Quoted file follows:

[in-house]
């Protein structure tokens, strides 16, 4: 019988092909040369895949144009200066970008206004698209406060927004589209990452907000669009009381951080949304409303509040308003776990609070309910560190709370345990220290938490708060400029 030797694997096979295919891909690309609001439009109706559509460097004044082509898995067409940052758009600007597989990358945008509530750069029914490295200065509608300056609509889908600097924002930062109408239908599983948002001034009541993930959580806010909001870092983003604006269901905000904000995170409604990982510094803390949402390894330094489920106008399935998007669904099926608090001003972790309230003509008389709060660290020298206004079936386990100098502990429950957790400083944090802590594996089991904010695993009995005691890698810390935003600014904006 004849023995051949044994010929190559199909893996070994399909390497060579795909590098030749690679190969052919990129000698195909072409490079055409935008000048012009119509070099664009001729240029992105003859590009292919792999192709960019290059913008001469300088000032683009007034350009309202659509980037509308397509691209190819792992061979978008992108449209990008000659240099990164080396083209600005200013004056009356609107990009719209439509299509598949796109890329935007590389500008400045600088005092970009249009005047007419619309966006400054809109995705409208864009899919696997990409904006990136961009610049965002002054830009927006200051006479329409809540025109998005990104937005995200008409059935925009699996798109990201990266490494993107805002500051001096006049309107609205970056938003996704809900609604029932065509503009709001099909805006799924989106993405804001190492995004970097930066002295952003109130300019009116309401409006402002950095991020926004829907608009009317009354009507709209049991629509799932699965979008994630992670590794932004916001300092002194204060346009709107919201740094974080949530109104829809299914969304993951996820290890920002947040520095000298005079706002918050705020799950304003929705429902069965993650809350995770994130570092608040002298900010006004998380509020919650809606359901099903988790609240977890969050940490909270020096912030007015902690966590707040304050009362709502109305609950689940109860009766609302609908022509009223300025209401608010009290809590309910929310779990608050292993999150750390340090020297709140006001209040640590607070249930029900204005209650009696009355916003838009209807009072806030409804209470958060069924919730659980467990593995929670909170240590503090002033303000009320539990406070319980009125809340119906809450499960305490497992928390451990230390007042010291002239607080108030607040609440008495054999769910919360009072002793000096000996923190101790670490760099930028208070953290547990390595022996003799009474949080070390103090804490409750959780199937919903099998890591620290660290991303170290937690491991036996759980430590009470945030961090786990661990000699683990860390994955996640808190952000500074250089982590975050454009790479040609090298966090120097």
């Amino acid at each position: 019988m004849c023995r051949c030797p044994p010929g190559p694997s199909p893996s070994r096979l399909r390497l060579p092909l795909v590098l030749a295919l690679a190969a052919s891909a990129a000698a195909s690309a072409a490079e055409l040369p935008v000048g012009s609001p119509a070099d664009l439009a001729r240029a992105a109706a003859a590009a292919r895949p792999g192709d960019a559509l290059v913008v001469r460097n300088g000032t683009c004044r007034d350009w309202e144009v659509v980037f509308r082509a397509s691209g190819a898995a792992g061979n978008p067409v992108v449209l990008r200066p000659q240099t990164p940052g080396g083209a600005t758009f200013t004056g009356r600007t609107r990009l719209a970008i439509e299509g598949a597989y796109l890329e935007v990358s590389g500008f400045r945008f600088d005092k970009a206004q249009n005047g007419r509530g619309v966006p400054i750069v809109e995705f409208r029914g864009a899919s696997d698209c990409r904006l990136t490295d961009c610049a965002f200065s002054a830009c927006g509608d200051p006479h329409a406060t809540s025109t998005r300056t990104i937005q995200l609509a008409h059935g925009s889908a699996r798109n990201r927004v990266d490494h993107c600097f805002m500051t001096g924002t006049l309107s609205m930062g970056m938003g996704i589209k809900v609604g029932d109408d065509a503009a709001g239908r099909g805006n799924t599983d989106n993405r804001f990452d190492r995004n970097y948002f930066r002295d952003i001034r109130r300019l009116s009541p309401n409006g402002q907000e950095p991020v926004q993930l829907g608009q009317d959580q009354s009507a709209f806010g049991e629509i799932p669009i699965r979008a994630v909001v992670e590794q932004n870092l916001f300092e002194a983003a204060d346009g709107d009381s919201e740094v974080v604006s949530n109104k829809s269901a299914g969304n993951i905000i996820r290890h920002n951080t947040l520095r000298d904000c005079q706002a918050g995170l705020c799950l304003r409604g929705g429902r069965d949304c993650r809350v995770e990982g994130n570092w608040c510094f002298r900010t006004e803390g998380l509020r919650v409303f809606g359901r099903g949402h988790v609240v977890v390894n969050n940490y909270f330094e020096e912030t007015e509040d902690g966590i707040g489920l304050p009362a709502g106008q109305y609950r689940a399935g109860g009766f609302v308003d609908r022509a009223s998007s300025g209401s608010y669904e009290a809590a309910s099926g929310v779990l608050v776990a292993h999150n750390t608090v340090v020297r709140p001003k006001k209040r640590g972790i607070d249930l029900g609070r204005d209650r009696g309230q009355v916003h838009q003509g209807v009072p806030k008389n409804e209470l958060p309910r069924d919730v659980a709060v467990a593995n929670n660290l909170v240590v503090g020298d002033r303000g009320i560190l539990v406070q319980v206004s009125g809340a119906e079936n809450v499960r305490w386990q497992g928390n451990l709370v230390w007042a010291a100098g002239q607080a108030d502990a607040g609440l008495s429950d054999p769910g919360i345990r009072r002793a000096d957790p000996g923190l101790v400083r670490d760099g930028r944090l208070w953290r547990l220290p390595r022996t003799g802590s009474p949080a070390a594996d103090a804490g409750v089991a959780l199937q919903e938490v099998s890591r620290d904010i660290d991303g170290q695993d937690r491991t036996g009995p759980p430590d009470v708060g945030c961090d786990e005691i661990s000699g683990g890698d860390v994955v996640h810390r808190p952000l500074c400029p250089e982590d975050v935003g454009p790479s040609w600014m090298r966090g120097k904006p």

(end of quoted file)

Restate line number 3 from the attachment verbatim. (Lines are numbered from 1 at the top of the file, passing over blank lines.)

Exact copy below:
């Amino acid at each position: 019988m004849c023995r051949c030797p044994p010929g190559p694997s199909p893996s070994r096979l399909r390497l060579p092909l795909v590098l030749a295919l690679a190969a052919s891909a990129a000698a195909s690309a072409a490079e055409l040369p935008v000048g012009s609001p119509a070099d664009l439009a001729r240029a992105a109706a003859a590009a292919r895949p792999g192709d960019a559509l290059v913008v001469r460097n300088g000032t683009c004044r007034d350009w309202e144009v659509v980037f509308r082509a397509s691209g190819a898995a792992g061979n978008p067409v992108v449209l990008r200066p000659q240099t990164p940052g080396g083209a600005t758009f200013t004056g009356r600007t609107r990009l719209a970008i439509e299509g598949a597989y796109l890329e935007v990358s590389g500008f400045r945008f600088d005092k970009a206004q249009n005047g007419r509530g619309v966006p400054i750069v809109e995705f409208r029914g864009a899919s696997d698209c990409r904006l990136t490295d961009c610049a965002f200065s002054a830009c927006g509608d200051p006479h329409a406060t809540s025109t998005r300056t990104i937005q995200l609509a008409h059935g925009s889908a699996r798109n990201r927004v990266d490494h993107c600097f805002m500051t001096g924002t006049l309107s609205m930062g970056m938003g996704i589209k809900v609604g029932d109408d065509a503009a709001g239908r099909g805006n799924t599983d989106n993405r804001f990452d190492r995004n970097y948002f930066r002295d952003i001034r109130r300019l009116s009541p309401n409006g402002q907000e950095p991020v926004q993930l829907g608009q009317d959580q009354s009507a709209f806010g049991e629509i799932p669009i699965r979008a994630v909001v992670e590794q932004n870092l916001f300092e002194a983003a204060d346009g709107d009381s919201e740094v974080v604006s949530n109104k829809s269901a299914g969304n993951i905000i996820r290890h920002n951080t947040l520095r000298d904000c005079q706002a918050g995170l705020c799950l304003r409604g929705g429902r069965d949304c993650r809350v995770e990982g994130n570092w608040c510094f002298r900010t006004e803390g998380l509020r919650v409303f809606g359901r099903g949402h988790v609240v977890v390894n969050n940490y909270f330094e020096e912030t007015e509040d902690g966590i707040g489920l304050p009362a709502g106008q109305y609950r689940a399935g109860g009766f609302v308003d609908r022509a009223s998007s300025g209401s608010y669904e009290a809590a309910s099926g929310v779990l608050v776990a292993h999150n750390t608090v340090v020297r709140p001003k006001k209040r640590g972790i607070d249930l029900g609070r204005d209650r009696g309230q009355v916003h838009q003509g209807v009072p806030k008389n409804e209470l958060p309910r069924d919730v659980a709060v467990a593995n929670n660290l909170v240590v503090g020298d002033r303000g009320i560190l539990v406070q319980v206004s009125g809340a119906e079936n809450v499960r305490w386990q497992g928390n451990l709370v230390w007042a010291a100098g002239q607080a108030d502990a607040g609440l008495s429950d054999p769910g919360i345990r009072r002793a000096d957790p000996g923190l101790v400083r670490d760099g930028r944090l208070w953290r547990l220290p390595r022996t003799g802590s009474p949080a070390a594996d103090a804490g409750v089991a959780l199937q919903e938490v099998s890591r620290d904010i660290d991303g170290q695993d937690r491991t036996g009995p759980p430590d009470v708060g945030c961090d786990e005691i661990s000699g683990g890698d860390v994955v996640h810390r808190p952000l500074c400029p250089e982590d975050v935003g454009p790479s040609w600014m090298r966090g120097k904006p």